HOW TO MAKE a WORMERY

And make LIQUID FERTILISER

 Please click on the links or navigation bar (top left =) for more pages  

Basics  Sowing   ECO  Compost  Wormery  Soil test  Healthy soil  Pruning  Climate change  Liquid fertiliser

  • What is wormery,
  • What are worms known as brandlings,
  • What kitchen waste not to use.
  • What equipment do I need to make a wormery,
  • How to make home made liquid fertiliser.
  • Making a Wormery

How to build a wormery  to make home made liquid fertiliser

 


What is a wormery or worm bin
Worm composting is a great  way of recycling vegetable scraps, banana skins and tea bags from your kitchen. A worm bin is a container housing a colony of special worms, known as brandlings, tiger worms or redworms. Worm bins are ideal for households with small or no gardens, as they produce a limited quantity of compost and a liquid, which forms a concentrated plant food.

A wormery  composts waste using special worms known as brandlings, tiger worms or redworms and can be kept indoors but is probably best kept outside, near to your kitchen door.or in a shed or garage in the winter. Even if you haven't got a garden, its just the job if you want to compost vegetable scraps, and tea bags and lots of other stuff ,instead of  sending it off to fill up the landfill sites.  You will produce  a small amount of compost and a liquid, which forms a concentrated plant food and is great for using in pots and containers.  You will be recycling about half of the waste that would otherwise end up in a landfill site (we are running out of sites) Saving money and reducing the use of chemical fertilisers and using organic liquid fertiliser instead, how eco friendly is that.

YOU WILL NEED.

About 400 + worms, bag off gritty sand, a couple of bin bags and shredded newspaper. Worms seem to like comics like the Sun.
A bin, the larger the capacity the more worms and kitchen waste you can put into it and the more compost you will get out. If you are living alone 25 litres will do, small family about 50 litres large family up to 100 litres. If you intend composting a lot of kitchen waste, its not the depth that is important, its the surface area, so you may be better off constructing a rectangular shaped wormery using wood.
A tap to fix into the bin to draw of surplus liquid. This is the homemade organic liquid fertiliser.

YOU NEED TO 
Drill tiny breathing holes around the top of the bin (not in the lid of the bin, this could let the rain in).
Fill the bottom of the bin with 3" of gritty gravel for drainage and lay bin bags over the gravel.
Lay 4 inches of damp shredded Sun comic over the bin bags .
Drill the tap into the bin 
just above the gravel.
 Its a good idea to place the wormery bin on blocks to give enough space to place a container under the tap.
Now make a small hollow in the shredded newspaper and place the worms inside. 

THE BEST BIT NEXT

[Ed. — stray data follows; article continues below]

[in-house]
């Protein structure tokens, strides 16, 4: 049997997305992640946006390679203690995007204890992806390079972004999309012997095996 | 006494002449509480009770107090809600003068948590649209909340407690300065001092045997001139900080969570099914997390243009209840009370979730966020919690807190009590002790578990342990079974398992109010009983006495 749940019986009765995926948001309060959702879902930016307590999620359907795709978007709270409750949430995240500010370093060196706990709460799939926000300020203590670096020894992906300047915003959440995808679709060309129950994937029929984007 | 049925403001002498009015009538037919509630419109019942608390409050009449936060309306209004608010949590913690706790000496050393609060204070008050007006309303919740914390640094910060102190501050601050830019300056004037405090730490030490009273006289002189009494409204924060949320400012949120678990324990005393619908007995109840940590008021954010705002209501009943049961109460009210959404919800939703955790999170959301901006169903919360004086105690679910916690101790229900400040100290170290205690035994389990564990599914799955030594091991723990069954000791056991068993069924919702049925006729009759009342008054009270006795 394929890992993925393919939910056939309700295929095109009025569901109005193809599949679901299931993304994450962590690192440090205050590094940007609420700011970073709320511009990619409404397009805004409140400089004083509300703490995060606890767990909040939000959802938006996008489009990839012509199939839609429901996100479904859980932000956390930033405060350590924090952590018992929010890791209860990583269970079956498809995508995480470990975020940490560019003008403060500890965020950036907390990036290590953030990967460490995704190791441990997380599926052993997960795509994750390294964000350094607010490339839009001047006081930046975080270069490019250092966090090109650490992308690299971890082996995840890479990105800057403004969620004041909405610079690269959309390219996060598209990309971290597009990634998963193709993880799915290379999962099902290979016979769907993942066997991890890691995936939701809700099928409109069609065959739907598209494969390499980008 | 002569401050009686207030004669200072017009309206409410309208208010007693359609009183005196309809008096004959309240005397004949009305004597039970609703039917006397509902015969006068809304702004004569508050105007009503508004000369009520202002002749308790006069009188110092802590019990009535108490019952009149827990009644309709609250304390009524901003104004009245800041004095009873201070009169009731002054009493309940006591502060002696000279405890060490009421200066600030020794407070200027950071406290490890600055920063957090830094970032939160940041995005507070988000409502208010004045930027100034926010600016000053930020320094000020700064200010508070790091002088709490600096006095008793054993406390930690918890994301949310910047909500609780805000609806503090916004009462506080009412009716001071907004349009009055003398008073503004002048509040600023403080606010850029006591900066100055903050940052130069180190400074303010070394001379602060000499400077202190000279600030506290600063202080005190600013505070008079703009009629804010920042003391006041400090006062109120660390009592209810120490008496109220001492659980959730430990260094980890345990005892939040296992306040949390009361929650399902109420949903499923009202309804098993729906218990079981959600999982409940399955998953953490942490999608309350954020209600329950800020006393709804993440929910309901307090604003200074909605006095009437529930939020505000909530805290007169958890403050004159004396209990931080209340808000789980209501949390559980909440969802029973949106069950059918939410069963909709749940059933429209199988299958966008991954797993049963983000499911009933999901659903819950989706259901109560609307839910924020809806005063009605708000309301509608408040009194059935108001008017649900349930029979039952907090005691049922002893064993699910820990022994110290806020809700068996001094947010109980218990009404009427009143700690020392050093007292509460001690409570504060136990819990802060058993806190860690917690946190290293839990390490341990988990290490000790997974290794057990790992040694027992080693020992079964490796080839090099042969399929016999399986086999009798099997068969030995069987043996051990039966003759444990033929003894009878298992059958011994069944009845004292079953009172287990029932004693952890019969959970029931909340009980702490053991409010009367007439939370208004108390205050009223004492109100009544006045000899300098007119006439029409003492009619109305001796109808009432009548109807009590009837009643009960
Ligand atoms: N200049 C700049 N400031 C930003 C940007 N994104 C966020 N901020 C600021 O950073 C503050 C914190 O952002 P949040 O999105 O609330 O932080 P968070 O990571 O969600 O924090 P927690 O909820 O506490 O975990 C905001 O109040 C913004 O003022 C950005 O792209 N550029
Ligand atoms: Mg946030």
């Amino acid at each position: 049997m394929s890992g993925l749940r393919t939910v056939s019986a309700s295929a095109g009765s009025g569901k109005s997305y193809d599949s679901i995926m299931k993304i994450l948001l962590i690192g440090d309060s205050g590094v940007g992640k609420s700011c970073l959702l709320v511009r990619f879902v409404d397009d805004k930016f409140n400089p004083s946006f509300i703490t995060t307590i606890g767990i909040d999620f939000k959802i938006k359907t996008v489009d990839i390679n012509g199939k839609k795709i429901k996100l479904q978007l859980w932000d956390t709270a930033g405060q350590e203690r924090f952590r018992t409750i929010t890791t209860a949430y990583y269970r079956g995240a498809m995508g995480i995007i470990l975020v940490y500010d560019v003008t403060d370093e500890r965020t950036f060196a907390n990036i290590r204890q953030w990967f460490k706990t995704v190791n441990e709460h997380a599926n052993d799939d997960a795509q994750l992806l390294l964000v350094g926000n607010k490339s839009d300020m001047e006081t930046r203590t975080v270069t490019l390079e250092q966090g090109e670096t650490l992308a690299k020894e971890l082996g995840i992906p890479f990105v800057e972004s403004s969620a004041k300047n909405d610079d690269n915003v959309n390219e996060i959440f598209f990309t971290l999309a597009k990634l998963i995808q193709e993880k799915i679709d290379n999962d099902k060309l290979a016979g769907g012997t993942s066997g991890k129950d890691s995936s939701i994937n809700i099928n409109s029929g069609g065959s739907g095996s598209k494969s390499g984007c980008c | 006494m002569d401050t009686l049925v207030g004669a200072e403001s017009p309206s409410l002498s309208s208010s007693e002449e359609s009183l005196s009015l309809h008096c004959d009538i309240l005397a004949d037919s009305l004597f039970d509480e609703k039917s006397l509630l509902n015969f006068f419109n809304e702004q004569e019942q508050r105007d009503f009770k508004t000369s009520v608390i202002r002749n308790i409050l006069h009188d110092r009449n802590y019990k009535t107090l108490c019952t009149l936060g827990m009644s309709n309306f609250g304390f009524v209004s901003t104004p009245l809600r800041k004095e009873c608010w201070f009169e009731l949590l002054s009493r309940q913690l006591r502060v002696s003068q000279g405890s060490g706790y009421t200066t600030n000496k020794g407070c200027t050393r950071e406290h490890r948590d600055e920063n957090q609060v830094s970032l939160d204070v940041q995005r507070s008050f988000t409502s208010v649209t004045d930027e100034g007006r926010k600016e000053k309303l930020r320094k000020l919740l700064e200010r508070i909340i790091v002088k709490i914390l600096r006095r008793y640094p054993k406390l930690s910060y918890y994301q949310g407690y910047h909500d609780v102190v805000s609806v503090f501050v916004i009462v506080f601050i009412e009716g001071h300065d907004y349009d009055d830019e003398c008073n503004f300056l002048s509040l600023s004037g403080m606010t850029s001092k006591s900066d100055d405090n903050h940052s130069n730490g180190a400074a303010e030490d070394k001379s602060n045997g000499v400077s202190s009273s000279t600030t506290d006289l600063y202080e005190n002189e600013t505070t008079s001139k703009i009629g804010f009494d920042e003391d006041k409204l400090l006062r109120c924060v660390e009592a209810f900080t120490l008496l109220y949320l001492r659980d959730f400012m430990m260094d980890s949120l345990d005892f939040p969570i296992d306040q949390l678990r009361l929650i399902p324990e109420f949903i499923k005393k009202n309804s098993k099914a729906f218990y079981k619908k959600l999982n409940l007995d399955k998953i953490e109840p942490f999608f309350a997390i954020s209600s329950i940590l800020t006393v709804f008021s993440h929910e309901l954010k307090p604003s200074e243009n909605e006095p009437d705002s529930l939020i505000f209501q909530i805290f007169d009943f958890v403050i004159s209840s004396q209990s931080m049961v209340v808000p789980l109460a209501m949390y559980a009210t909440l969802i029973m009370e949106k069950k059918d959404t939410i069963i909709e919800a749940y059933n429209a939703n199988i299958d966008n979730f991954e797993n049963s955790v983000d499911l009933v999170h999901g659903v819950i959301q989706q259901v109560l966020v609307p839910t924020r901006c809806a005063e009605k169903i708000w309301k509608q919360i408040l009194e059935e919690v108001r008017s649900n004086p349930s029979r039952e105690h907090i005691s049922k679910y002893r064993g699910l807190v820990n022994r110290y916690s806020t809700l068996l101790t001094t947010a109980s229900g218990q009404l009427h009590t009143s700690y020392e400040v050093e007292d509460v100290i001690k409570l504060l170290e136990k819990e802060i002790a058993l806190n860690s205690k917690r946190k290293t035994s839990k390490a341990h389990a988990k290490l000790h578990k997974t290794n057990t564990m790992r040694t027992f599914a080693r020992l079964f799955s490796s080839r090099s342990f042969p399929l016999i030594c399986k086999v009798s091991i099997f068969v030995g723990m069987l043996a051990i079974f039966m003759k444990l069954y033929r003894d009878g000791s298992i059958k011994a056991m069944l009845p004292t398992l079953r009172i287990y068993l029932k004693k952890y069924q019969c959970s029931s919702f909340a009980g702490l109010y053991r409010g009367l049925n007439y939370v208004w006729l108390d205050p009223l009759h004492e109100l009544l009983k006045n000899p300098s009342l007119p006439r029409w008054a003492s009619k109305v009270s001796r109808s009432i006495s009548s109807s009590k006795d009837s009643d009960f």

You can start feeding food scraps.to your new pets  make sure the scraps are chopped up well and placed no more than about  2" deep  across the shredded newspaper. Cover the waste with a couple of sheets of damp newspaper to keep the whole thing moist. 
You can add more scraps when the last lot.has been eaten. This will depend on how many worms you have. Practice will make perfect so don't be put of if it gets a bit smelly, just reduce the kitchen waste. composting tips

KITCHEN WASTE TO MAKE GOOD SAFE LIQUID COMPOST INCLUDES.
Egg shells, coffee grounds, tea bags, cereals, fruit, annual weeds (not in seed ), bread, any green leaves, all chopped up vegetable and fruit, potato peelings and chopped up hedge trimmings etc.

KITCHEN WASTE YOU SHOULD NOT TO FEED TO YOUR WORMS

Meat and fish, Grass, Weed seeds, Diseased plants, Rice or pasta, Baked beans, Cheese, Onions, Cooked potatoes and Cat or dog muck.  

 



Its not rocket science and these tips will help.

After about 4 weeks you will probably be able to draw off some liquid fertiliser (thru the tap) for your plants and depending on the heat* generated in the bin (indoors or out) compost may be ready to use after a couple of months. 

*Never overheat the worm bin thinking you will speed up the composting process, the food will start to rot. 

 When you use the compost, just pop the worms back in the bin to start all over again
.

If it gets to soggy, check that the liquid is being drawn off often enough, add a little less green stuff and a bit more dry stuff. 

If it looks a bit dry sprinkle a few drops of water over the waste and maybe add a bit more green stuff. You will soon get the balance right and in a few months you will be showing your neighbor's how to make compost in a worm bin

A few flies and a bit of mould inside the worm bin are normal.

 Happy worms breed, so expect some small white baby ones from time to time. 

Don't leave your worms without food for longer than a month.

If the top layer isn't ready when you want to use your home made compost, scoop it out onto a newspaper, remove the stuff that's ready and put the top layer back into your worm bin, worms and all.

Give the surplus home made compost and liquid to friends and family.

Important tip, KEEP THE LID ON TIGHT !!!

 Its easy so give it a go and reduce landfill, reduce the use of chemical fertiliser, eat safer and better tasting fruit and vegetables. How Eco friendly is that !! and you save money how good is that !!.